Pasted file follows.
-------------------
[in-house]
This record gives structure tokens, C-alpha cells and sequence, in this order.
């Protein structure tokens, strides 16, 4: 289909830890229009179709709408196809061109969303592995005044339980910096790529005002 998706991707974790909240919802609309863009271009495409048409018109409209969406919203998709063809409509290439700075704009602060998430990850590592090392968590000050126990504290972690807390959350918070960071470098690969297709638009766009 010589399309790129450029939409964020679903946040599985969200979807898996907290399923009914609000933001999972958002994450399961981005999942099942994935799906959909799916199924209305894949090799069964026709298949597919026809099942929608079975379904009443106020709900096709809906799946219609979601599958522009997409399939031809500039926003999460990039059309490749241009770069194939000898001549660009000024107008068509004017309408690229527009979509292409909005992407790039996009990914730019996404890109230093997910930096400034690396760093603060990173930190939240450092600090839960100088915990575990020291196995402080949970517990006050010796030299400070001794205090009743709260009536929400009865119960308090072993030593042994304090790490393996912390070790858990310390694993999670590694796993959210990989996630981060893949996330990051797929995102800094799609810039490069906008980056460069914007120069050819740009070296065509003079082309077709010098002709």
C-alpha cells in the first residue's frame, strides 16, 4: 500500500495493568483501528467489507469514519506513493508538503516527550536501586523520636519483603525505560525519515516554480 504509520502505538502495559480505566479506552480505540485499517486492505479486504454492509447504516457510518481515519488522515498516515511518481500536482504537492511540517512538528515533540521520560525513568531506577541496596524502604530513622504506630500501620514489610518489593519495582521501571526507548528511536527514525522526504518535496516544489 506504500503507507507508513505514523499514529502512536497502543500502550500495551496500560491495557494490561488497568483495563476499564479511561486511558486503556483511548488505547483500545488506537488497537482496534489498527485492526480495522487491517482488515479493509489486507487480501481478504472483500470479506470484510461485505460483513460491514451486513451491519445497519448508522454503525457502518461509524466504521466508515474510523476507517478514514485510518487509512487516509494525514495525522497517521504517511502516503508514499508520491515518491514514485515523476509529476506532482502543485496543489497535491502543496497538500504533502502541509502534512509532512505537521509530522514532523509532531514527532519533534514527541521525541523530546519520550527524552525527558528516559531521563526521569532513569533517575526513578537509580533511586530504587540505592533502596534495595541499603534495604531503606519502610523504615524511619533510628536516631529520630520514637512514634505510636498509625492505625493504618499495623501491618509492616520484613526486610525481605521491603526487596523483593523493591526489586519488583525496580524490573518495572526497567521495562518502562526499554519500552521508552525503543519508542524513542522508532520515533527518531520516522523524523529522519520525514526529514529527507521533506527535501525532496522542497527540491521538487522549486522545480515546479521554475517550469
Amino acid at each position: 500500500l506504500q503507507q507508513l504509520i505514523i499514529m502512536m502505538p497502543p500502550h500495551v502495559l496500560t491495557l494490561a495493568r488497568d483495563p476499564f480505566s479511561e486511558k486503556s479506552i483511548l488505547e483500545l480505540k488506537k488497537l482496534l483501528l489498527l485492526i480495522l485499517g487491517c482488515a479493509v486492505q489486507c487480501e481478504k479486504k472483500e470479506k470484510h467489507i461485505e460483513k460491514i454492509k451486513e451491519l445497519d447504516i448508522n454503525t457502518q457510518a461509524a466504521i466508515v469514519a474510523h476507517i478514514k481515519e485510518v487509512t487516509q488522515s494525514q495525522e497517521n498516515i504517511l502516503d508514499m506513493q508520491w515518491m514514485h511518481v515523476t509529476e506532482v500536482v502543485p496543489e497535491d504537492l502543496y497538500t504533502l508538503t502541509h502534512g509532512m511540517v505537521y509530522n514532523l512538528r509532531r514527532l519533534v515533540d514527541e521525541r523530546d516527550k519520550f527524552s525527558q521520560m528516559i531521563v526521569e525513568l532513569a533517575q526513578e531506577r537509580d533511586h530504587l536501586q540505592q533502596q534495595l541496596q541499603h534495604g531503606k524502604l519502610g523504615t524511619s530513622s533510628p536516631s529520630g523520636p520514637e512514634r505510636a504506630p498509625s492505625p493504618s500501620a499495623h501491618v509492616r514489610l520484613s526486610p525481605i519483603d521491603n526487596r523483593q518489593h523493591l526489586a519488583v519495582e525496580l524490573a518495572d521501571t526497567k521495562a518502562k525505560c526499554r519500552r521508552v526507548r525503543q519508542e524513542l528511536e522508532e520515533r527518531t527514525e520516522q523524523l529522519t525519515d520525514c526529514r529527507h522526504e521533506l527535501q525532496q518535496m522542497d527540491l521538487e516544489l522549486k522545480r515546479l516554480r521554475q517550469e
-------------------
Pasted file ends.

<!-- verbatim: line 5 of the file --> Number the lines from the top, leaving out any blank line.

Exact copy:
Amino acid at each position: 500500500l506504500q503507507q507508513l504509520i505514523i499514529m502512536m502505538p497502543p500502550h500495551v502495559l496500560t491495557l494490561a495493568r488497568d483495563p476499564f480505566s479511561e486511558k486503556s479506552i483511548l488505547e483500545l480505540k488506537k488497537l482496534l483501528l489498527l485492526i480495522l485499517g487491517c482488515a479493509v486492505q489486507c487480501e481478504k479486504k472483500e470479506k470484510h467489507i461485505e460483513k460491514i454492509k451486513e451491519l445497519d447504516i448508522n454503525t457502518q457510518a461509524a466504521i466508515v469514519a474510523h476507517i478514514k481515519e485510518v487509512t487516509q488522515s494525514q495525522e497517521n498516515i504517511l502516503d508514499m506513493q508520491w515518491m514514485h511518481v515523476t509529476e506532482v500536482v502543485p496543489e497535491d504537492l502543496y497538500t504533502l508538503t502541509h502534512g509532512m511540517v505537521y509530522n514532523l512538528r509532531r514527532l519533534v515533540d514527541e521525541r523530546d516527550k519520550f527524552s525527558q521520560m528516559i531521563v526521569e525513568l532513569a533517575q526513578e531506577r537509580d533511586h530504587l536501586q540505592q533502596q534495595l541496596q541499603h534495604g531503606k524502604l519502610g523504615t524511619s530513622s533510628p536516631s529520630g523520636p520514637e512514634r505510636a504506630p498509625s492505625p493504618s500501620a499495623h501491618v509492616r514489610l520484613s526486610p525481605i519483603d521491603n526487596r523483593q518489593h523493591l526489586a519488583v519495582e525496580l524490573a518495572d521501571t526497567k521495562a518502562k525505560c526499554r519500552r521508552v526507548r525503543q519508542e524513542l528511536e522508532e520515533r527518531t527514525e520516522q523524523l529522519t525519515d520525514c526529514r529527507h522526504e521533506l527535501q525532496q518535496m522542497d527540491l521538487e516544489l522549486k522545480r515546479l516554480r521554475q517550469e